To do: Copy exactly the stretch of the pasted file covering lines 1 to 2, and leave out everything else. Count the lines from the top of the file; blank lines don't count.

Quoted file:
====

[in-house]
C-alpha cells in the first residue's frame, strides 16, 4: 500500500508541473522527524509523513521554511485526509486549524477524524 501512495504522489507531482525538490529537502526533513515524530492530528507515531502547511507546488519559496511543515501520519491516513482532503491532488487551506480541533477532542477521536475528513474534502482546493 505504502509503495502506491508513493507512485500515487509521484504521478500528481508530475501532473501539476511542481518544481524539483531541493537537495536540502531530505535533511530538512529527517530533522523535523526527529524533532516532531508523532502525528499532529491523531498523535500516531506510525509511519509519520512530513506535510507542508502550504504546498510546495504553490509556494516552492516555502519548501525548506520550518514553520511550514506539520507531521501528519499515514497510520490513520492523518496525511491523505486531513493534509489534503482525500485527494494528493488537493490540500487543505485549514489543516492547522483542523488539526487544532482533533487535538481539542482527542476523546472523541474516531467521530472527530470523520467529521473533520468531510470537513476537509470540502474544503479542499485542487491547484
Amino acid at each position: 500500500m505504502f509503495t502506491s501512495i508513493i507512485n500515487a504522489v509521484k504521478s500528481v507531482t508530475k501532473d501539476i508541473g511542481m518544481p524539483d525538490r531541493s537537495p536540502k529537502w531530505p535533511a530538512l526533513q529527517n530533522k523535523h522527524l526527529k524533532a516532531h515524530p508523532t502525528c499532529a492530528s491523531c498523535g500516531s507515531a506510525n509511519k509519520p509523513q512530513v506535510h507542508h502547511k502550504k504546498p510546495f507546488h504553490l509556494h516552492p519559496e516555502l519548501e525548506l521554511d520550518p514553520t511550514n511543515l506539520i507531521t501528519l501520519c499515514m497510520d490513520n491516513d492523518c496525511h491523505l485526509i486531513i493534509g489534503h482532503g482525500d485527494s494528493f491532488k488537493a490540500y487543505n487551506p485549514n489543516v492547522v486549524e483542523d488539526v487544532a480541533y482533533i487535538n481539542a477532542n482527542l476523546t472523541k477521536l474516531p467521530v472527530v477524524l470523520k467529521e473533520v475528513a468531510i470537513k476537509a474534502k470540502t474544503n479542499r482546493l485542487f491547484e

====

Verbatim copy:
[in-house]
C-alpha cells in the first residue's frame, strides 16, 4: 500500500508541473522527524509523513521554511485526509486549524477524524 501512495504522489507531482525538490529537502526533513515524530492530528507515531502547511507546488519559496511543515501520519491516513482532503491532488487551506480541533477532542477521536475528513474534502482546493 505504502509503495502506491508513493507512485500515487509521484504521478500528481508530475501532473501539476511542481518544481524539483531541493537537495536540502531530505535533511530538512529527517530533522523535523526527529524533532516532531508523532502525528499532529491523531498523535500516531506510525509511519509519520512530513506535510507542508502550504504546498510546495504553490509556494516552492516555502519548501525548506520550518514553520511550514506539520507531521501528519499515514497510520490513520492523518496525511491523505486531513493534509489534503482525500485527494494528493488537493490540500487543505485549514489543516492547522483542523488539526487544532482533533487535538481539542482527542476523546472523541474516531467521530472527530470523520467529521473533520468531510470537513476537509470540502474544503479542499485542487491547484